If you’re investing in mutual funds or ETFs for the equity portion of your portfolio, pay close attention to the fees. Specifically, hone in on the expense ratio. This ratio tells you what percentage of a fund’s assets are used to cover its operating costs each year. The higher the fee, the more of your investment earnings you’ll hand over to own that fund.
The Downsides of the 60/40 Portfolio
While a 60/40 strategy is an uncomplicated way to invest, there are some downsides to consider.
“The biggest disadvantage is that, over the long-term, a 60/40 portfolio will underperform an all-equity portfolio,” Johnson said. “And over very long time periods it will underperform by a significant amount because of the influence of compounding interest.”
In other words, you may be playing it safer with a 60/40 division of assets but you could be missing out on returns. Between 1926 and 2017, large-cap stocks such as the ones included in the S&P 500 returned 10.20% compounded annually, according to Morningstar. Over that same time frame, long-term corporate bonds returned 6.10% while long-term government bonds returned 5.50% annually.
An investor who sticks with a straight 60/40 mix could see returns on both sides. However, they could potentially shortchange their portfolio’s growth by not owning a higher percentage of stocks.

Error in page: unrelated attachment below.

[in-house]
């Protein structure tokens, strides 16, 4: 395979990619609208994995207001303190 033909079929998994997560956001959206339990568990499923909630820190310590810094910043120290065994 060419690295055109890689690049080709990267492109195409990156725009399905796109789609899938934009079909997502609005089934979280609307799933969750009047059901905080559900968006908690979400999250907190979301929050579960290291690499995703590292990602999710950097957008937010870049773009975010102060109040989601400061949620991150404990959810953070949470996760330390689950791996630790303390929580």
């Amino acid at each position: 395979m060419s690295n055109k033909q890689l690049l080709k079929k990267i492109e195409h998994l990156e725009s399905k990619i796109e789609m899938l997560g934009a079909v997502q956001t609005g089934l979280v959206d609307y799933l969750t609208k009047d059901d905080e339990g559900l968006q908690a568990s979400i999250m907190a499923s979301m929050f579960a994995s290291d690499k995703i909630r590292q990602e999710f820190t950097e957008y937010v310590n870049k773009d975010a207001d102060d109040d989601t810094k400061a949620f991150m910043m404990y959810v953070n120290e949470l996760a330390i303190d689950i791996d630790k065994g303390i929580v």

Who Is a 60/40 Approach Right For?
The investor who stands to benefit most from a 60/40 portfolio may be the one whose risk tolerance doesn’t allow them to pursue a 100% equity allocation.
“A 35-year-old investing for retirement has the ability to bear risk because she has a longer time horizon but may not have the willingness to do so,” Johnson said. “That is, psychologically, she can’t bear the volatility in the equity market.”
The advantage of a 60/40 portfolio is that it is rules-based, Johnson said. “The allocations are fixed and one need not make allocation decisions during times of market instability.”
Desmond says this type of portfolio is likely better suited to someone who is towards the middle of their investing career. Someone in their 20s or 30s, for instance, who has several decades to go until they retire can take more risk and allocate more of their portfolio to stocks simply because they have longer to recover from any market declines. On the other hand, someone who’s closer to retirement would generally want to reduce exposure to stocks and increase bonds or fixed-income holdings, which produce more stable returns.
If you’re on the fence about whether it makes sense for you, Johnson says it helps to lay some ground rules for how you want to invest. Those rules should cover not only your time frame, goals and risk tolerance but also things like liquidity and tax efficiency.